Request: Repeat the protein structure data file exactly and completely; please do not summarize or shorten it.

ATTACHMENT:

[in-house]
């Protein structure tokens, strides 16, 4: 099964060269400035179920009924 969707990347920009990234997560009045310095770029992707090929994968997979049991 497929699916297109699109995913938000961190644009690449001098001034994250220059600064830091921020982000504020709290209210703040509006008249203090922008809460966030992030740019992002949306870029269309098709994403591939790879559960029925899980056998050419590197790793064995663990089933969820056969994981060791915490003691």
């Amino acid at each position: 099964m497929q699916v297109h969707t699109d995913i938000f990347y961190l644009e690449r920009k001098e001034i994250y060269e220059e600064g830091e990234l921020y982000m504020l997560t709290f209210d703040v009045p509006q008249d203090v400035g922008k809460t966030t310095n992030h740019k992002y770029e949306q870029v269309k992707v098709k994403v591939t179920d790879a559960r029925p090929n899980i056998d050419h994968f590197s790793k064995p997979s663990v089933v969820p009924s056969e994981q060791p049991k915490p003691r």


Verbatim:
[in-house]
């Protein structure tokens, strides 16, 4: 099964060269400035179920009924 969707990347920009990234997560009045310095770029992707090929994968997979049991 497929699916297109699109995913938000961190644009690449001098001034994250220059600064830091921020982000504020709290209210703040509006008249203090922008809460966030992030740019992002949306870029269309098709994403591939790879559960029925899980056998050419590197790793064995663990089933969820056969994981060791915490003691």
């Amino acid at each position: 099964m497929q699916v297109h969707t699109d995913i938000f990347y961190l644009e690449r920009k001098e001034i994250y060269e220059e600064g830091e990234l921020y982000m504020l997560t709290f209210d703040v009045p509006q008249d203090v400035g922008k809460t966030t310095n992030h740019k992002y770029e949306q870029v269309k992707v098709k994403v591939t179920d790879a559960r029925p090929n899980i056998d050419h994968f590197s790793k064995p997979s663990v089933v969820p009924s056969e994981q060791p049991k915490p003691r």